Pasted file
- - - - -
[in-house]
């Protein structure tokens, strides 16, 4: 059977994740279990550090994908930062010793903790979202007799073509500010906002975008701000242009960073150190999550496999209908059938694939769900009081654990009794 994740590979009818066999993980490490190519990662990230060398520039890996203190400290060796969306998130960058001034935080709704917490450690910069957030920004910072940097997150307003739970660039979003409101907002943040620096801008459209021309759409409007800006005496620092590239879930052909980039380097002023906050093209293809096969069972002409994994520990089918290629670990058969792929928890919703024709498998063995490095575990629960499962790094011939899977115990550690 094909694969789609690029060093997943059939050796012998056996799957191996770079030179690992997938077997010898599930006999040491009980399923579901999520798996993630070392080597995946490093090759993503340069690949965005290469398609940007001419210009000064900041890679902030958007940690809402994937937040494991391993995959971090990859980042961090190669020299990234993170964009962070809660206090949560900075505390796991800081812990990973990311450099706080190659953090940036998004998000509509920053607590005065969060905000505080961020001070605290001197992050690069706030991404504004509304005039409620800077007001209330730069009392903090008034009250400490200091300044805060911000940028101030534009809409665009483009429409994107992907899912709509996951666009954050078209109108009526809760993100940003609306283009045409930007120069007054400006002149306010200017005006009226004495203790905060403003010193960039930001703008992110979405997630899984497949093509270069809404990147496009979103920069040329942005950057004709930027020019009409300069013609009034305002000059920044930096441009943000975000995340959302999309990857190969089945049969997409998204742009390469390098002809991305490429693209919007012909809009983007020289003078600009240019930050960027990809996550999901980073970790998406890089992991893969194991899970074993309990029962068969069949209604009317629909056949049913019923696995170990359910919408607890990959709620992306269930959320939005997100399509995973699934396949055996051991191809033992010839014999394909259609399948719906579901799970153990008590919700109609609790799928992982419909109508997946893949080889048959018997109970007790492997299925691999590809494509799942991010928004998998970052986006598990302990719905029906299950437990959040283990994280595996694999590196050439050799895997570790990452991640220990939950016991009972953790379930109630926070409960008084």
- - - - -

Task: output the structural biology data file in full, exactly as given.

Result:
[in-house]
């Protein structure tokens, strides 16, 4: 059977994740279990550090994908930062010793903790979202007799073509500010906002975008701000242009960073150190999550496999209908059938694939769900009081654990009794 994740590979009818066999993980490490190519990662990230060398520039890996203190400290060796969306998130960058001034935080709704917490450690910069957030920004910072940097997150307003739970660039979003409101907002943040620096801008459209021309759409409007800006005496620092590239879930052909980039380097002023906050093209293809096969069972002409994994520990089918290629670990058969792929928890919703024709498998063995490095575990629960499962790094011939899977115990550690 094909694969789609690029060093997943059939050796012998056996799957191996770079030179690992997938077997010898599930006999040491009980399923579901999520798996993630070392080597995946490093090759993503340069690949965005290469398609940007001419210009000064900041890679902030958007940690809402994937937040494991391993995959971090990859980042961090190669020299990234993170964009962070809660206090949560900075505390796991800081812990990973990311450099706080190659953090940036998004998000509509920053607590005065969060905000505080961020001070605290001197992050690069706030991404504004509304005039409620800077007001209330730069009392903090008034009250400490200091300044805060911000940028101030534009809409665009483009429409994107992907899912709509996951666009954050078209109108009526809760993100940003609306283009045409930007120069007054400006002149306010200017005006009226004495203790905060403003010193960039930001703008992110979405997630899984497949093509270069809404990147496009979103920069040329942005950057004709930027020019009409300069013609009034305002000059920044930096441009943000975000995340959302999309990857190969089945049969997409998204742009390469390098002809991305490429693209919007012909809009983007020289003078600009240019930050960027990809996550999901980073970790998406890089992991893969194991899970074993309990029962068969069949209604009317629909056949049913019923696995170990359910919408607890990959709620992306269930959320939005997100399509995973699934396949055996051991191809033992010839014999394909259609399948719906579901799970153990008590919700109609609790799928992982419909109508997946893949080889048959018997109970007790492997299925691999590809494509799942991010928004998998970052986006598990302990719905029906299950437990959040283990994280595996694999590196050439050799895997570790990452991640220990939950016991009972953790379930109630926070409960008084």